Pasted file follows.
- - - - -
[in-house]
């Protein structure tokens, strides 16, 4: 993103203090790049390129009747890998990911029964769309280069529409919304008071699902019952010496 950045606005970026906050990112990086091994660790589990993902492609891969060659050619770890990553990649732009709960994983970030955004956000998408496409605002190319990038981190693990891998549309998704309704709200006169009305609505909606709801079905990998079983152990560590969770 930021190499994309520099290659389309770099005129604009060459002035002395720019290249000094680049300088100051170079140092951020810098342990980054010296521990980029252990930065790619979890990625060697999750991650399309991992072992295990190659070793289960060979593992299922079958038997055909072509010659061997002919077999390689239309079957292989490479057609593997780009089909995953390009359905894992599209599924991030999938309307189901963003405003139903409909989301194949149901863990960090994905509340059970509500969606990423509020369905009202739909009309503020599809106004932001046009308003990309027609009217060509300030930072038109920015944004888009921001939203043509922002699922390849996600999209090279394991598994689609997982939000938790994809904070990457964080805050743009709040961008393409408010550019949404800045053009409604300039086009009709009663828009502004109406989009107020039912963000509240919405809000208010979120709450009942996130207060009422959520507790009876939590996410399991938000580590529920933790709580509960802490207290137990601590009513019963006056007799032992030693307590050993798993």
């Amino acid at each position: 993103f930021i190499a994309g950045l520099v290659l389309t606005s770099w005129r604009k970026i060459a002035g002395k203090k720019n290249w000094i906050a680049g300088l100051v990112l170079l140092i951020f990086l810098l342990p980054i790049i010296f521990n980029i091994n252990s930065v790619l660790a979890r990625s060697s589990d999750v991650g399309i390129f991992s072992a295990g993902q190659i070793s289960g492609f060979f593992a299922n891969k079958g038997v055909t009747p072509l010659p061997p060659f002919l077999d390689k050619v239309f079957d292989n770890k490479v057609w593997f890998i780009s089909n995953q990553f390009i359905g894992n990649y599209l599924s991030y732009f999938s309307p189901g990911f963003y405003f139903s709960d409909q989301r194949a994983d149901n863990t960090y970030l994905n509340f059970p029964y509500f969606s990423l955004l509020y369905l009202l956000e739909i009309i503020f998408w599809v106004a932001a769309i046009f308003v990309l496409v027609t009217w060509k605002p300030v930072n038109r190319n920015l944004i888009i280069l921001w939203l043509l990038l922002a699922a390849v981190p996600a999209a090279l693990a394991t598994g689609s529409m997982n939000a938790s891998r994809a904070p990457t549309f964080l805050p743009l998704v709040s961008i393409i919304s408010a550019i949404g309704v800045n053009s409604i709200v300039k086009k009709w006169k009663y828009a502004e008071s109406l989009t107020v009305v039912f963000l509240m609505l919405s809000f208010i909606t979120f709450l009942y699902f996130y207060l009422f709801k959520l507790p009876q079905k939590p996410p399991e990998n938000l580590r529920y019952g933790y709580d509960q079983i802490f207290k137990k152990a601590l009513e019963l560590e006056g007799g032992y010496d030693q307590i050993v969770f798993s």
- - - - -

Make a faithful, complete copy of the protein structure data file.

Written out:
[in-house]
């Protein structure tokens, strides 16, 4: 993103203090790049390129009747890998990911029964769309280069529409919304008071699902019952010496 950045606005970026906050990112990086091994660790589990993902492609891969060659050619770890990553990649732009709960994983970030955004956000998408496409605002190319990038981190693990891998549309998704309704709200006169009305609505909606709801079905990998079983152990560590969770 930021190499994309520099290659389309770099005129604009060459002035002395720019290249000094680049300088100051170079140092951020810098342990980054010296521990980029252990930065790619979890990625060697999750991650399309991992072992295990190659070793289960060979593992299922079958038997055909072509010659061997002919077999390689239309079957292989490479057609593997780009089909995953390009359905894992599209599924991030999938309307189901963003405003139903409909989301194949149901863990960090994905509340059970509500969606990423509020369905009202739909009309503020599809106004932001046009308003990309027609009217060509300030930072038109920015944004888009921001939203043509922002699922390849996600999209090279394991598994689609997982939000938790994809904070990457964080805050743009709040961008393409408010550019949404800045053009409604300039086009009709009663828009502004109406989009107020039912963000509240919405809000208010979120709450009942996130207060009422959520507790009876939590996410399991938000580590529920933790709580509960802490207290137990601590009513019963006056007799032992030693307590050993798993």
């Amino acid at each position: 993103f930021i190499a994309g950045l520099v290659l389309t606005s770099w005129r604009k970026i060459a002035g002395k203090k720019n290249w000094i906050a680049g300088l100051v990112l170079l140092i951020f990086l810098l342990p980054i790049i010296f521990n980029i091994n252990s930065v790619l660790a979890r990625s060697s589990d999750v991650g399309i390129f991992s072992a295990g993902q190659i070793s289960g492609f060979f593992a299922n891969k079958g038997v055909t009747p072509l010659p061997p060659f002919l077999d390689k050619v239309f079957d292989n770890k490479v057609w593997f890998i780009s089909n995953q990553f390009i359905g894992n990649y599209l599924s991030y732009f999938s309307p189901g990911f963003y405003f139903s709960d409909q989301r194949a994983d149901n863990t960090y970030l994905n509340f059970p029964y509500f969606s990423l955004l509020y369905l009202l956000e739909i009309i503020f998408w599809v106004a932001a769309i046009f308003v990309l496409v027609t009217w060509k605002p300030v930072n038109r190319n920015l944004i888009i280069l921001w939203l043509l990038l922002a699922a390849v981190p996600a999209a090279l693990a394991t598994g689609s529409m997982n939000a938790s891998r994809a904070p990457t549309f964080l805050p743009l998704v709040s961008i393409i919304s408010a550019i949404g309704v800045n053009s409604i709200v300039k086009k009709w006169k009663y828009a502004e008071s109406l989009t107020v009305v039912f963000l509240m609505l919405s809000f208010i909606t979120f709450l009942y699902f996130y207060l009422f709801k959520l507790p009876q079905k939590p996410p399991e990998n938000l580590r529920y019952g933790y709580d509960q079983i802490f207290k137990k152990a601590l009513e019963l560590e006056g007799g032992y010496d030693q307590i050993v969770f798993s």